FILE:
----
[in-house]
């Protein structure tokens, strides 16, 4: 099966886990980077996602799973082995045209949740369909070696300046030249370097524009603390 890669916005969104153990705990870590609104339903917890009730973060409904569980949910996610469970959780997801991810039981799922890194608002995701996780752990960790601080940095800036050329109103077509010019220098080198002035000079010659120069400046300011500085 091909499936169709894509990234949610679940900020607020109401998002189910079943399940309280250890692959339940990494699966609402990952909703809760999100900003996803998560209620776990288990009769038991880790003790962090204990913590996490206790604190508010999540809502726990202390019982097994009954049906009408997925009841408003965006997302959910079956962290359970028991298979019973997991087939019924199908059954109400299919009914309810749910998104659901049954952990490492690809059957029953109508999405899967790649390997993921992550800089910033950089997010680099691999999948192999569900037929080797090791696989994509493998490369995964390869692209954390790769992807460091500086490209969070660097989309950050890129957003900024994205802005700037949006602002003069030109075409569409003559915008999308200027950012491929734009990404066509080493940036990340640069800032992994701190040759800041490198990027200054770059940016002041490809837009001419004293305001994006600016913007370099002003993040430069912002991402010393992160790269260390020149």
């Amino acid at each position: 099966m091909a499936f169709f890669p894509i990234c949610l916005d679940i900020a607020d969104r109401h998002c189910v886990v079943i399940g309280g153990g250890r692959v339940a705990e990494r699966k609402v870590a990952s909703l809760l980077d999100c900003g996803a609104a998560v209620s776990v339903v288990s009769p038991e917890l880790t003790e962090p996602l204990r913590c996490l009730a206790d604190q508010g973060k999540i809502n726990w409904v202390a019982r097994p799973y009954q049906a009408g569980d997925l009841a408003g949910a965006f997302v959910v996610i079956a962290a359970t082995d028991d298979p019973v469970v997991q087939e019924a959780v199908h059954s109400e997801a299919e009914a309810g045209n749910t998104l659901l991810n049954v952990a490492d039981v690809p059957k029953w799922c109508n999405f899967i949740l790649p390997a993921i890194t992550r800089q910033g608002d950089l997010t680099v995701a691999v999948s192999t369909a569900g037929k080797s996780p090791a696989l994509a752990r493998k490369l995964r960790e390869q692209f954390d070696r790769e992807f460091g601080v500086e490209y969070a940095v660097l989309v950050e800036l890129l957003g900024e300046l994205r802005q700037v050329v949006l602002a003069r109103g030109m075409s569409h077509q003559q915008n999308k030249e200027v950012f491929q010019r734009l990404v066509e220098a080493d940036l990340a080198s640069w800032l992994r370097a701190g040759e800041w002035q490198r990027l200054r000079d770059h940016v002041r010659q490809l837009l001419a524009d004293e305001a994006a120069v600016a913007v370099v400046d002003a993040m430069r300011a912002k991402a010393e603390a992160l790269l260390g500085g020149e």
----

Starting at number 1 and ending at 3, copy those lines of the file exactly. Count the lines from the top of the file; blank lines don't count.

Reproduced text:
[in-house]
């Protein structure tokens, strides 16, 4: 099966886990980077996602799973082995045209949740369909070696300046030249370097524009603390 890669916005969104153990705990870590609104339903917890009730973060409904569980949910996610469970959780997801991810039981799922890194608002995701996780752990960790601080940095800036050329109103077509010019220098080198002035000079010659120069400046300011500085 091909499936169709894509990234949610679940900020607020109401998002189910079943399940309280250890692959339940990494699966609402990952909703809760999100900003996803998560209620776990288990009769038991880790003790962090204990913590996490206790604190508010999540809502726990202390019982097994009954049906009408997925009841408003965006997302959910079956962290359970028991298979019973997991087939019924199908059954109400299919009914309810749910998104659901049954952990490492690809059957029953109508999405899967790649390997993921992550800089910033950089997010680099691999999948192999569900037929080797090791696989994509493998490369995964390869692209954390790769992807460091500086490209969070660097989309950050890129957003900024994205802005700037949006602002003069030109075409569409003559915008999308200027950012491929734009990404066509080493940036990340640069800032992994701190040759800041490198990027200054770059940016002041490809837009001419004293305001994006600016913007370099002003993040430069912002991402010393992160790269260390020149």
């Amino acid at each position: 099966m091909a499936f169709f890669p894509i990234c949610l916005d679940i900020a607020d969104r109401h998002c189910v886990v079943i399940g309280g153990g250890r692959v339940a705990e990494r699966k609402v870590a990952s909703l809760l980077d999100c900003g996803a609104a998560v209620s776990v339903v288990s009769p038991e917890l880790t003790e962090p996602l204990r913590c996490l009730a206790d604190q508010g973060k999540i809502n726990w409904v202390a019982r097994p799973y009954q049906a009408g569980d997925l009841a408003g949910a965006f997302v959910v996610i079956a962290a359970t082995d028991d298979p019973v469970v997991q087939e019924a959780v199908h059954s109400e997801a299919e009914a309810g045209n749910t998104l659901l991810n049954v952990a490492d039981v690809p059957k029953w799922c109508n999405f899967i949740l790649p390997a993921i890194t992550r800089q910033g608002d950089l997010t680099v995701a691999v999948s192999t369909a569900g037929k080797s996780p090791a696989l994509a752990r493998k490369l995964r960790e390869q692209f954390d070696r790769e992807f460091g601080v500086e490209y969070a940095v660097l989309v950050e800036l890129l957003g900024e300046l994205r802005q700037v050329v949006l602002a003069r109103g030109m075409s569409h077509q003559q915008n999308k030249e200027v950012f491929q010019r734009l990404v066509e220098a080493d940036l990340a080198s640069w800032l992994r370097a701190g040759e800041w002035q490198r990027l200054r000079d770059h940016v002041r010659q490809l837009l001419a524009d004293e305001a994006a120069v600016a913007v370099v400046d002003a993040m430069r300011a912002k991402a010393e603390a992160l790269l260390g500085g020149e």